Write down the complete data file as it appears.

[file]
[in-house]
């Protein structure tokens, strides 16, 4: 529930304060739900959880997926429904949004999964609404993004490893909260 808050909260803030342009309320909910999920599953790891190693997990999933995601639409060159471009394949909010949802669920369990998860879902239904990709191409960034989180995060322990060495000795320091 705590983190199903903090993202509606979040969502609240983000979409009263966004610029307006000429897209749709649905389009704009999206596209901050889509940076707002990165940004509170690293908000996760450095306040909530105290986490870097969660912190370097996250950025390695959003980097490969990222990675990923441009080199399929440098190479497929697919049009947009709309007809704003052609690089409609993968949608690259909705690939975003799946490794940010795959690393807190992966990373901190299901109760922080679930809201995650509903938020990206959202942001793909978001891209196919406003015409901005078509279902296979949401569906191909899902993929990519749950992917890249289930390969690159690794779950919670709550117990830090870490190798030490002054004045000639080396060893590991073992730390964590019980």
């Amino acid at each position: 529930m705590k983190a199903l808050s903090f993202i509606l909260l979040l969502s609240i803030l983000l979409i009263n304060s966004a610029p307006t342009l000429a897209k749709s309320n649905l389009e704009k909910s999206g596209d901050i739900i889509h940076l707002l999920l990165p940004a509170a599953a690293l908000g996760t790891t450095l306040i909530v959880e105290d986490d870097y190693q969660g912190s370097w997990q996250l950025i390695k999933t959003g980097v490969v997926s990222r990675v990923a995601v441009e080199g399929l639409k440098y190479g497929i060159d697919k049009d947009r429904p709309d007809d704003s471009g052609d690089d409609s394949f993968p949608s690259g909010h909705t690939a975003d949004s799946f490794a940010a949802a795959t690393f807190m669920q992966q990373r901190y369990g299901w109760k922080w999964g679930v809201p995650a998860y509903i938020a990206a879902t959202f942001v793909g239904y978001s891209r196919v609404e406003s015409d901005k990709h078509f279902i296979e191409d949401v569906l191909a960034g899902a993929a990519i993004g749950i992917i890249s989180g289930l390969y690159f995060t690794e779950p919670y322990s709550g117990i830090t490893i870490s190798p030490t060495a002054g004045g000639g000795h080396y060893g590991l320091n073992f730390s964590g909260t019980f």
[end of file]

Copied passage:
[in-house]
């Protein structure tokens, strides 16, 4: 529930304060739900959880997926429904949004999964609404993004490893909260 808050909260803030342009309320909910999920599953790891190693997990999933995601639409060159471009394949909010949802669920369990998860879902239904990709191409960034989180995060322990060495000795320091 705590983190199903903090993202509606979040969502609240983000979409009263966004610029307006000429897209749709649905389009704009999206596209901050889509940076707002990165940004509170690293908000996760450095306040909530105290986490870097969660912190370097996250950025390695959003980097490969990222990675990923441009080199399929440098190479497929697919049009947009709309007809704003052609690089409609993968949608690259909705690939975003799946490794940010795959690393807190992966990373901190299901109760922080679930809201995650509903938020990206959202942001793909978001891209196919406003015409901005078509279902296979949401569906191909899902993929990519749950992917890249289930390969690159690794779950919670709550117990830090870490190798030490002054004045000639080396060893590991073992730390964590019980």
């Amino acid at each position: 529930m705590k983190a199903l808050s903090f993202i509606l909260l979040l969502s609240i803030l983000l979409i009263n304060s966004a610029p307006t342009l000429a897209k749709s309320n649905l389009e704009k909910s999206g596209d901050i739900i889509h940076l707002l999920l990165p940004a509170a599953a690293l908000g996760t790891t450095l306040i909530v959880e105290d986490d870097y190693q969660g912190s370097w997990q996250l950025i390695k999933t959003g980097v490969v997926s990222r990675v990923a995601v441009e080199g399929l639409k440098y190479g497929i060159d697919k049009d947009r429904p709309d007809d704003s471009g052609d690089d409609s394949f993968p949608s690259g909010h909705t690939a975003d949004s799946f490794a940010a949802a795959t690393f807190m669920q992966q990373r901190y369990g299901w109760k922080w999964g679930v809201p995650a998860y509903i938020a990206a879902t959202f942001v793909g239904y978001s891209r196919v609404e406003s015409d901005k990709h078509f279902i296979e191409d949401v569906l191909a960034g899902a993929a990519i993004g749950i992917i890249s989180g289930l390969y690159f995060t690794e779950p919670y322990s709550g117990i830090t490893i870490s190798p030490t060495a002054g004045g000639g000795h080396y060893g590991l320091n073992f730390s964590g909260t019980f």